Money in the bank Featured

8:00pm EDT October 26, 2008

When TFS Financial Corp., the holding company for Third Federal Savings & Loan Association of Cleveland, had a magician perform as part of its 70th anniversary celebration this year, the performer pulled Marc Stefanski aside and asked this chairman, president and CEO if he could speak with him. While he wasn’t sure what the magician was about to say, Stefanski obliged.

“You and this organization get it,” the man told him. “I’ve done hundreds of these things annually, and nobody gets it. The CEO, a lot of times, doesn’t show up, the people who contract me to come in are in marketing or PR, and they don’t even bother to show up. It’s never the directors or top management there or directly involved. If they do show up, it’s a token appearance, and they go on to something else that’s more important.”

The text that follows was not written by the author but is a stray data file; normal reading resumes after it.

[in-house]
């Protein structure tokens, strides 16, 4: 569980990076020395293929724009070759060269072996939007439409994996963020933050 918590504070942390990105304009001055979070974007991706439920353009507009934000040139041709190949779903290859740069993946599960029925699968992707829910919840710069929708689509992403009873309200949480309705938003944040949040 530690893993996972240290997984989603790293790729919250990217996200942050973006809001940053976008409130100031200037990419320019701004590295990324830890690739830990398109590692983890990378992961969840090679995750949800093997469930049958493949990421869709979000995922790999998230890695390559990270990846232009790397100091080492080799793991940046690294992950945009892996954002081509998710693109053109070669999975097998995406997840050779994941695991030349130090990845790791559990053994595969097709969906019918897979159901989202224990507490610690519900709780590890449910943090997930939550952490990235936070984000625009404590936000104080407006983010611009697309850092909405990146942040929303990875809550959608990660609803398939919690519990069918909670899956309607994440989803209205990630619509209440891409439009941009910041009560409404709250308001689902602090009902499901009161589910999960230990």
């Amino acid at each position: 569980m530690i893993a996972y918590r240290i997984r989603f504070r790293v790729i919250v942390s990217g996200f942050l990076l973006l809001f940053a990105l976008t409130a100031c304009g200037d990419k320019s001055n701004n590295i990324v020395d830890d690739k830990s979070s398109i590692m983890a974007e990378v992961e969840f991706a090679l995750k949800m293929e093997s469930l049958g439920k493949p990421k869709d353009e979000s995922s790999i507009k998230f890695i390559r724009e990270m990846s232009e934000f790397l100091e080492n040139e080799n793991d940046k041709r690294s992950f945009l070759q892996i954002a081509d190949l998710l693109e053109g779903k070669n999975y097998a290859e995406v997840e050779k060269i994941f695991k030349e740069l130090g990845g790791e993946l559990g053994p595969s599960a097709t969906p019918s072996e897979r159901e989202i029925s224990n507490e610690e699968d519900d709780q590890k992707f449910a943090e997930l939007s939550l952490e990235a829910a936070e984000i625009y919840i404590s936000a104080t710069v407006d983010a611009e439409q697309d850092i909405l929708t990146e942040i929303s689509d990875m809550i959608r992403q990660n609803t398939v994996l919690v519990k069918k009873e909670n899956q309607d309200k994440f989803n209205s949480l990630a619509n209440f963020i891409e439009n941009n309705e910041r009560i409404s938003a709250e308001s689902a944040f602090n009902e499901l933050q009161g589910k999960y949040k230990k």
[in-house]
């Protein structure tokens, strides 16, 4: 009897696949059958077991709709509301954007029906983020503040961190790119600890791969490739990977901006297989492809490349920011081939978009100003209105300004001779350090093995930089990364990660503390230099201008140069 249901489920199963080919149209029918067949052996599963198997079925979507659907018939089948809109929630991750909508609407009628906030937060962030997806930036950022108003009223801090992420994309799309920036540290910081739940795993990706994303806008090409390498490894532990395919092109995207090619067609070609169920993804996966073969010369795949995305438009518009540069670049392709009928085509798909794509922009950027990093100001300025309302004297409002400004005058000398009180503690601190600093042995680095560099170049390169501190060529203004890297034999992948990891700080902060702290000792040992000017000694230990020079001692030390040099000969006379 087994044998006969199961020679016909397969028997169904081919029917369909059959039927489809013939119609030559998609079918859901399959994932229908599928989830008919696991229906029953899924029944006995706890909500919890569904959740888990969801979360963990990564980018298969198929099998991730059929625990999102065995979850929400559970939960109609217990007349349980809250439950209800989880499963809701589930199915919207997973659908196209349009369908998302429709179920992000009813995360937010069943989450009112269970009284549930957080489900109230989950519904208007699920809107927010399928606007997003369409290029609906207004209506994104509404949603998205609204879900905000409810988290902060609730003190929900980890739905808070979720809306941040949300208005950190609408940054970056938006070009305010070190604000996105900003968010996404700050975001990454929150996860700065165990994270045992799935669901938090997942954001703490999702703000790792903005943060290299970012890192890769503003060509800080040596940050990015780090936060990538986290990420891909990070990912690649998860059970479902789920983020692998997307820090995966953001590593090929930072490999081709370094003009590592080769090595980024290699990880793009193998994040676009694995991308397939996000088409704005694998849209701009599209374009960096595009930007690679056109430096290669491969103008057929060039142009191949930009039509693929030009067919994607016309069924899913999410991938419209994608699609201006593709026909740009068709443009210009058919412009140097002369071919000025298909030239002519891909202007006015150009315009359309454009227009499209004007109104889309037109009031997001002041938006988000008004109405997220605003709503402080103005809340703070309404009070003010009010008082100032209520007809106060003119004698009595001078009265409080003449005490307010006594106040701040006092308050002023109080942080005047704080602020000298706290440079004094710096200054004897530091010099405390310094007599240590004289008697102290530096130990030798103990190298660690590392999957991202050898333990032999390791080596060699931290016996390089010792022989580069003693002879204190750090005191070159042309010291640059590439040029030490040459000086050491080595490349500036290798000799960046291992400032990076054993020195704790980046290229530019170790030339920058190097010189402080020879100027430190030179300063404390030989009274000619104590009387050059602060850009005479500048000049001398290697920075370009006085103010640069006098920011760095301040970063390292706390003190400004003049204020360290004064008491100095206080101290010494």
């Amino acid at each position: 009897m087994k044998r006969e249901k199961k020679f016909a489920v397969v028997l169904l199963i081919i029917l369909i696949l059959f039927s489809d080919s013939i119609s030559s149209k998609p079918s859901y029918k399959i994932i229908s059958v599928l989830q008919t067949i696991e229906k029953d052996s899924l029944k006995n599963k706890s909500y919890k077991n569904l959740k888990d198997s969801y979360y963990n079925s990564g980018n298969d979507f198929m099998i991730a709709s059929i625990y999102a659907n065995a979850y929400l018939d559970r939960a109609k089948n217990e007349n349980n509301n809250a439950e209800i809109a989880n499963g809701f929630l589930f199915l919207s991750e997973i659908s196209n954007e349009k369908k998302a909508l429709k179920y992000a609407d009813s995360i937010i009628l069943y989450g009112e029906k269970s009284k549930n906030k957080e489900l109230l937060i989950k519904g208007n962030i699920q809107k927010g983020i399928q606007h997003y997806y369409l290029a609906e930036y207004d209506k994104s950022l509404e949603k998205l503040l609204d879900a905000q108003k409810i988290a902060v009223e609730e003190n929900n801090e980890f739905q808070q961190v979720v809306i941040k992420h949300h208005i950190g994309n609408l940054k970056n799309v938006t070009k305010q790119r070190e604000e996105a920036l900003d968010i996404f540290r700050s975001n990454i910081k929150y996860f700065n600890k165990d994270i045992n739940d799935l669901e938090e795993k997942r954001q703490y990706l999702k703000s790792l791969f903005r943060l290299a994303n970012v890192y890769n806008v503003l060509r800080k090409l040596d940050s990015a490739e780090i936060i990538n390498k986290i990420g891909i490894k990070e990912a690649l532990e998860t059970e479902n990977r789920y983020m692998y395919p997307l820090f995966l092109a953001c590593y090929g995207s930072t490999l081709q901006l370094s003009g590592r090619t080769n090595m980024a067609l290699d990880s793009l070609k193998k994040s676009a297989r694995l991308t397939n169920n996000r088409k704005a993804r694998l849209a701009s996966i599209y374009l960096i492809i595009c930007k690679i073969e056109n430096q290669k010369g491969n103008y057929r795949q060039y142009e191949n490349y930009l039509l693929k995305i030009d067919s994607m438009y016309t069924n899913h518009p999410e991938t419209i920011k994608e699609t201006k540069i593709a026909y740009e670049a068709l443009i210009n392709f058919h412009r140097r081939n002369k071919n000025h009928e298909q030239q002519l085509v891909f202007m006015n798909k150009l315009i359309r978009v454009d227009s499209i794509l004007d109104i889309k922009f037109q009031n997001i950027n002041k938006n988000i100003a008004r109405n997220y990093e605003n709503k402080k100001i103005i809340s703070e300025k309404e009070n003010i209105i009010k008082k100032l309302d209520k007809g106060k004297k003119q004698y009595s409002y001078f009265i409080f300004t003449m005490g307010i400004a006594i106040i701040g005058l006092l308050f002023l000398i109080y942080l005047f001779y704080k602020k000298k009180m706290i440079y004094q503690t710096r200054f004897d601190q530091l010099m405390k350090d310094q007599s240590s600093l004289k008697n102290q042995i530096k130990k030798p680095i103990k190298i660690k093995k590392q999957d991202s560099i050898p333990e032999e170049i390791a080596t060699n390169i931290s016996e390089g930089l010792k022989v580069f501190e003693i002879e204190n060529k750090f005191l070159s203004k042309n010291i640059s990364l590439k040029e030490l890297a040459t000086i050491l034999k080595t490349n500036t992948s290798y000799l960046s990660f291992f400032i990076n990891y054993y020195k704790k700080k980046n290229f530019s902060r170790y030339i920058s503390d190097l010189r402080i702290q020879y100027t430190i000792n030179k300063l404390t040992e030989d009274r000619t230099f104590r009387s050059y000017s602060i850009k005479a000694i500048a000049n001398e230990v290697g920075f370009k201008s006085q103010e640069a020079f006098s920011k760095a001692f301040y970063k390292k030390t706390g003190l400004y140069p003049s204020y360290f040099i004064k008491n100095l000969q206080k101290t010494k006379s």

What followed touched Stefanski even more.

“You’re directly involved,” the magician said. “You give things away. You tell people how much you care about them. You can’t imagine what I’ve seen out there. You can’t imagine how far it goes. This is just amazing to see and watch and be a part of.”

What the magician saw was a culture70 years in the making, based on values that Stefanski’s parents believed in when they started the company.

“It comes from the top down,” Stefanski says. “If the leader is focused on one thing but tells all the associates to do something a different way to create this culture out there, it will never happen. The leader has to be visible, has to live the values, has to be the keeper of the values.”